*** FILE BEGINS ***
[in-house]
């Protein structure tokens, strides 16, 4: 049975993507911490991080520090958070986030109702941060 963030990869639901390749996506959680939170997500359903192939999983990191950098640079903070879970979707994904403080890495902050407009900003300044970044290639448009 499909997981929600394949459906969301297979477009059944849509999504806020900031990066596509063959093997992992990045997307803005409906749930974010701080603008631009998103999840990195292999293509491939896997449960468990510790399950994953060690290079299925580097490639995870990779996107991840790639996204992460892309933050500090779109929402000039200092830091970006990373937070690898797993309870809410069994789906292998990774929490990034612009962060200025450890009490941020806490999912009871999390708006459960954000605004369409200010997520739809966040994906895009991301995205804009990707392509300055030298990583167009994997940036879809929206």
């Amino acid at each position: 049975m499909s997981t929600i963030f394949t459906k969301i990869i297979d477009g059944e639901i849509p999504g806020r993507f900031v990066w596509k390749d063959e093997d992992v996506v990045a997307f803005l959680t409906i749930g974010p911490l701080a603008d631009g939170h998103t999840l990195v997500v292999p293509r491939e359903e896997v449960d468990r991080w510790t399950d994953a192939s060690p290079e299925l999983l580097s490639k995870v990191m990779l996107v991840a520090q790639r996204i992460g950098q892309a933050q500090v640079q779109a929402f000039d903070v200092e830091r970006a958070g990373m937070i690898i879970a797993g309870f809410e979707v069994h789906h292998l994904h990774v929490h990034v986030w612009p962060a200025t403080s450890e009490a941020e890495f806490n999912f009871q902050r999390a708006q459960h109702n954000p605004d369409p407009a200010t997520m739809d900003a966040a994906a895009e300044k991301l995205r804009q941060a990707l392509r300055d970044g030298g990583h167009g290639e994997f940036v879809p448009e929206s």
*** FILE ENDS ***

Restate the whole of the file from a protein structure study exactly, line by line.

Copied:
[in-house]
């Protein structure tokens, strides 16, 4: 049975993507911490991080520090958070986030109702941060 963030990869639901390749996506959680939170997500359903192939999983990191950098640079903070879970979707994904403080890495902050407009900003300044970044290639448009 499909997981929600394949459906969301297979477009059944849509999504806020900031990066596509063959093997992992990045997307803005409906749930974010701080603008631009998103999840990195292999293509491939896997449960468990510790399950994953060690290079299925580097490639995870990779996107991840790639996204992460892309933050500090779109929402000039200092830091970006990373937070690898797993309870809410069994789906292998990774929490990034612009962060200025450890009490941020806490999912009871999390708006459960954000605004369409200010997520739809966040994906895009991301995205804009990707392509300055030298990583167009994997940036879809929206």
């Amino acid at each position: 049975m499909s997981t929600i963030f394949t459906k969301i990869i297979d477009g059944e639901i849509p999504g806020r993507f900031v990066w596509k390749d063959e093997d992992v996506v990045a997307f803005l959680t409906i749930g974010p911490l701080a603008d631009g939170h998103t999840l990195v997500v292999p293509r491939e359903e896997v449960d468990r991080w510790t399950d994953a192939s060690p290079e299925l999983l580097s490639k995870v990191m990779l996107v991840a520090q790639r996204i992460g950098q892309a933050q500090v640079q779109a929402f000039d903070v200092e830091r970006a958070g990373m937070i690898i879970a797993g309870f809410e979707v069994h789906h292998l994904h990774v929490h990034v986030w612009p962060a200025t403080s450890e009490a941020e890495f806490n999912f009871q902050r999390a708006q459960h109702n954000p605004d369409p407009a200010t997520m739809d900003a966040a994906a895009e300044k991301l995205r804009q941060a990707l392509r300055d970044g030298g990583h167009g290639e994997f940036v879809p448009e929206s």